Yemenia crash survivor returns home
Girl who clung to floating debris for 12 hours is reunited with family in Paris.
Last Modified: 02 Jul 2009 22:21 GMT

 Bahia Bakari was met by her father Kassim Bakari as she landed at Le Bourget airport [AFP]

A 13-year-old girl believed to be the sole survivor of the Yemeni plane crash off the Comoros earlier this week has arrived in Paris to be reunited with her family.

Bahia Bakari was met by her father and other relatives as she landed at an airport north of Paris at around 0600 GMT on Thursday.

Kassim Bakari, her father, said: "I am torn between relief and sadness.

"I am happy to see my daughter, but her mother did not come back."

An ambulance drove up to the plane after it landed at Le Bourget airport to transfer her directly to hospital.

Search for wreckage

Bakari had clung to floating debris for more than 12 hours after being ejected from the Airbus A310 as it plunged into the Indian Ocean early on Tuesday morning.

Doctors in the Comoros earlier said Bakari, who suffered a fractured collar bone, hypothermia and bruises in the crash, had been discharged from their care at the request of her father.

Recent air crashes

 1 June: Air France Airbus plane travelling from Rio de Janeiro to Paris disappears in the Atlantic with 228 people on board

 20 May: Indonesian army C-130 Hercules transport plane crashes into a village on eastern Java, killing at least 97 people

 12 February: Plane crashes into a house in Buffalo, New York, killing all 49 people on board and one person on the ground

"The girl was regaining her spirit and was in a satisfactory physical state," Dr Jean Youssef, the lead doctor at the disaster unit on Grand Comore, said.

Bakari, the eldest of four children, had been travelling with her mother from Paris to Comoros, where they had planned to spend part of the summer holidays with her relatives, when the aircraft went down.

Kassim said she found herself beside the aircraft after the crash in the middle of the night.

"She couldn't feel anything, and found herself in the water. She heard people speaking around her but she couldn't see anyone in the darkness," he told France's RTL radio.

It is still not known what caused the Yemenia airlines jet, which was carrying 153 people, to crash.

French and US military aircraft are continuing to scour the crash site, but officials said there was little hope of finding more survivors.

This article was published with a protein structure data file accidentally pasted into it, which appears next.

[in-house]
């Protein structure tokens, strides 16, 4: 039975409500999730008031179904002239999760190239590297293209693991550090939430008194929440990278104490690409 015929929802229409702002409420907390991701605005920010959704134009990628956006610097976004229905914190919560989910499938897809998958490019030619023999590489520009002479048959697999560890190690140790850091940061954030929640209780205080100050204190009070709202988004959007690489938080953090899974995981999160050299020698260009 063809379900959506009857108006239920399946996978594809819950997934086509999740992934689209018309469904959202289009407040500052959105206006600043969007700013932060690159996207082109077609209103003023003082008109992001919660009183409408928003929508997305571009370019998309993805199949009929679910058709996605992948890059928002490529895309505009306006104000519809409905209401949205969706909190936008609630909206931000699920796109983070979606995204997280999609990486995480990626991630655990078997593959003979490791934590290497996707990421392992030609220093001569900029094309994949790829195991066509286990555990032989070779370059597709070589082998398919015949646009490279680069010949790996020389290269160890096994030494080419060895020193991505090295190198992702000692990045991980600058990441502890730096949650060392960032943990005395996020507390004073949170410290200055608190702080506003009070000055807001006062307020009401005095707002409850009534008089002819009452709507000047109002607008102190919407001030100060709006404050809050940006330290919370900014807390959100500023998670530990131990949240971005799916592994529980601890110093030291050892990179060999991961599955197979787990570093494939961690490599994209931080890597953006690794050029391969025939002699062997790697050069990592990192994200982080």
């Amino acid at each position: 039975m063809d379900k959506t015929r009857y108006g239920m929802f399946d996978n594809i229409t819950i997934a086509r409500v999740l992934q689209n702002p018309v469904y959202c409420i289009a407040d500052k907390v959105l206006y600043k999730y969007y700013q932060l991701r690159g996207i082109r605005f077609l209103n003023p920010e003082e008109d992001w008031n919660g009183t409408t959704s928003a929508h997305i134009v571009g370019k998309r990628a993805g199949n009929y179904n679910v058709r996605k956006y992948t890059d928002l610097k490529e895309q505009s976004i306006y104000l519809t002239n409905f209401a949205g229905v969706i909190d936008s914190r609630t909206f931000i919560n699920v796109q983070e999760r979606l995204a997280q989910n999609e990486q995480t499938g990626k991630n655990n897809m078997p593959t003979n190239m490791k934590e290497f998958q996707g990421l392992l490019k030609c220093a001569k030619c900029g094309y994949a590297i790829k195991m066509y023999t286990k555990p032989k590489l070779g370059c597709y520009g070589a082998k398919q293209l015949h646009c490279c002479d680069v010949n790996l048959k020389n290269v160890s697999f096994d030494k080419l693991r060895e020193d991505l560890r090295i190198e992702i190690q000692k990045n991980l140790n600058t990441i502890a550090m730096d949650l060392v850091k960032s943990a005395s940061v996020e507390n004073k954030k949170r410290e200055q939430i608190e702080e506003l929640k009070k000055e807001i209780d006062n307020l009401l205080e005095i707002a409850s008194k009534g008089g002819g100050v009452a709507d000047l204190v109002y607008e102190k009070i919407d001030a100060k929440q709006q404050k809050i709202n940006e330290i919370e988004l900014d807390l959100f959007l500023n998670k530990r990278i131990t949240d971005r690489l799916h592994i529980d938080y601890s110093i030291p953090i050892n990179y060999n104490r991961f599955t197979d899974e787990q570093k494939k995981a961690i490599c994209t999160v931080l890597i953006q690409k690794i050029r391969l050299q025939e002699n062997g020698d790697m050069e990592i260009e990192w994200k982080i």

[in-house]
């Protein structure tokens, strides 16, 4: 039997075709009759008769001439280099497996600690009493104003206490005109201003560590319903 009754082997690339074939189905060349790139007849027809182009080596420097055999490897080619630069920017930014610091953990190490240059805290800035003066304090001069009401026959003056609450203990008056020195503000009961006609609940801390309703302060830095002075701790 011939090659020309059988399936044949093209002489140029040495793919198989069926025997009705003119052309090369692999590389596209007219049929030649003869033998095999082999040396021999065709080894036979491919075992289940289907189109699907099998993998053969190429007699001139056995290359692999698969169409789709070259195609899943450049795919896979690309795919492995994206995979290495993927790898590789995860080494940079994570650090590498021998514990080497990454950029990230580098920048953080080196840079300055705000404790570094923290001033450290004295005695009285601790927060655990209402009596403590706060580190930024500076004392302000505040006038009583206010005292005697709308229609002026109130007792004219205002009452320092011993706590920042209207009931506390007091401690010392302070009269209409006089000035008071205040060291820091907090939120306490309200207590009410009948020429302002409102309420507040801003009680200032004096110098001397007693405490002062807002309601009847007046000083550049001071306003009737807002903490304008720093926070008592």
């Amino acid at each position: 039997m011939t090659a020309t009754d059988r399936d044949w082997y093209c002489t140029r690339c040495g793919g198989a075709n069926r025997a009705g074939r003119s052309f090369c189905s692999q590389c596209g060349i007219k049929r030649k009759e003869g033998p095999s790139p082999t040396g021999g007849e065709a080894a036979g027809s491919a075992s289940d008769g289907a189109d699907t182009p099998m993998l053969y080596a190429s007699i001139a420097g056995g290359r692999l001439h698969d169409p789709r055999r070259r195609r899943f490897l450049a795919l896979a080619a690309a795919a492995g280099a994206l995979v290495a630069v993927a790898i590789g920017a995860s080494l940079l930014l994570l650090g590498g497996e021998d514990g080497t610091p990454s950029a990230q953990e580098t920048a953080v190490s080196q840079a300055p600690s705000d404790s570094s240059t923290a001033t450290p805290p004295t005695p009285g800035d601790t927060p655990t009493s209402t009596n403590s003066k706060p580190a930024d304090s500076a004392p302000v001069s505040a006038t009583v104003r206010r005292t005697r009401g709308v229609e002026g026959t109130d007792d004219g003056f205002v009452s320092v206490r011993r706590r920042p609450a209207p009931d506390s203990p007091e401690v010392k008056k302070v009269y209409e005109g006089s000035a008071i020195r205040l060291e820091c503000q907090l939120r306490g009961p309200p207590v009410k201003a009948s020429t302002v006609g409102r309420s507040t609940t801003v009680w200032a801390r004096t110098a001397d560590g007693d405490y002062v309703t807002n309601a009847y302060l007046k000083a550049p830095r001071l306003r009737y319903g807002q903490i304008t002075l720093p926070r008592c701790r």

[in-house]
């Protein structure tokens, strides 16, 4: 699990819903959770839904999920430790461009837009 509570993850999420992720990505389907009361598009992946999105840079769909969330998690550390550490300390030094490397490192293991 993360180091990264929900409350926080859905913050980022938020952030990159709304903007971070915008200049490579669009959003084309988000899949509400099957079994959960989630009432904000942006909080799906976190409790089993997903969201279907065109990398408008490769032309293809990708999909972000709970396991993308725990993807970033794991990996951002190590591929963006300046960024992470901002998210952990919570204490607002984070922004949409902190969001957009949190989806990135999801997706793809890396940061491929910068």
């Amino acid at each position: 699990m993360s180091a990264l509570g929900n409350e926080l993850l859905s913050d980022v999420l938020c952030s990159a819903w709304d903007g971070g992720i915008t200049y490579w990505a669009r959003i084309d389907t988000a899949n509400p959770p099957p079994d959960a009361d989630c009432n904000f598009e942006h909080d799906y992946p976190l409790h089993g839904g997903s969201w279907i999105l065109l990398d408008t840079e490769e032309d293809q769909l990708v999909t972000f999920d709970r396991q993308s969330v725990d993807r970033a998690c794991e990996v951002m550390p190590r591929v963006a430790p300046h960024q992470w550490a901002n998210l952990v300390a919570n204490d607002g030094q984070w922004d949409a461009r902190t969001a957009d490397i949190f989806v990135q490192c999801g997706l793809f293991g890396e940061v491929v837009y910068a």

Local rescuers believe many of the dead remained trapped inside the plane and say the search effort should focus on finding the wreckage.

"Everything leads us to believe that the bodies of the victims remain inside. In two days we haven't found a body, any large pieces of debris or suitcases floating on the water," Ibrahim Abdourazak, a disaster centre member, told the Reuters news agency.

'Black box' located

One of the plane's "black box" flight recorders, which hold crucial information about the aircraft's flight and are generally orange in colour, had been located, the French government said on Wednesday.

An aerial patrol picked up the recorder's signal about 40km from Grande Comore, a spokesman for Alain Joyandet, the French co-operation minister, said.

The crash came two years after aviation officials reported equipment faults with the aircraft, an ageing Airbus 310 flying the last leg of a Yemenia airlines flight from Paris and Marseille to the Comoros.

The airport's control tower lost contact with the aircraft shortly after receiving notification that it was coming in to land.

Three infants and 11 crew were among those on board.

The plane, carrying mostly French and Comoran nationals, was flying from the Yemeni capital, Sanaa, to Moroni on the main Comoros island of Grande Comore.

Most passengers had travelled to Sanaa from Paris or Marseille on another aircraft.

The crash marks the second time an Airbus has plunged into the sea this month, after an Air France Airbus A330-200 crashed into the Atlantic Ocean killing 228 people on board on June 1.

Topics in this article
Featured on Al Jazeera
'Justice for All' demonstrations swell across the US over the deaths of African Americans in police encounters.
Six former Guantanamo detainees are now free in Uruguay with some hailing the decision to grant them asylum.
Disproportionately high number of Aboriginal people in prison highlights inequality and marginalisation, critics say.
Nearly half of Canadians have suffered inappropriate advances on the job - and the political arena is no exception.
Women's rights activists are demanding change after Hanna Lalango, 16, was gang-raped on a bus and left for dead.
Buried in Sweden's northern forest, Sorsele has welcomed many unaccompanied kids who help stabilise a town exodus.
A look at the changing face of North Korea, three years after the death of 'Dear Leader'.
While some fear a Muslim backlash after café killings, solidarity instead appears to be the order of the day.
Victims spared by the deadly disease are reporting blindness and other unexpected post-Ebola health issues.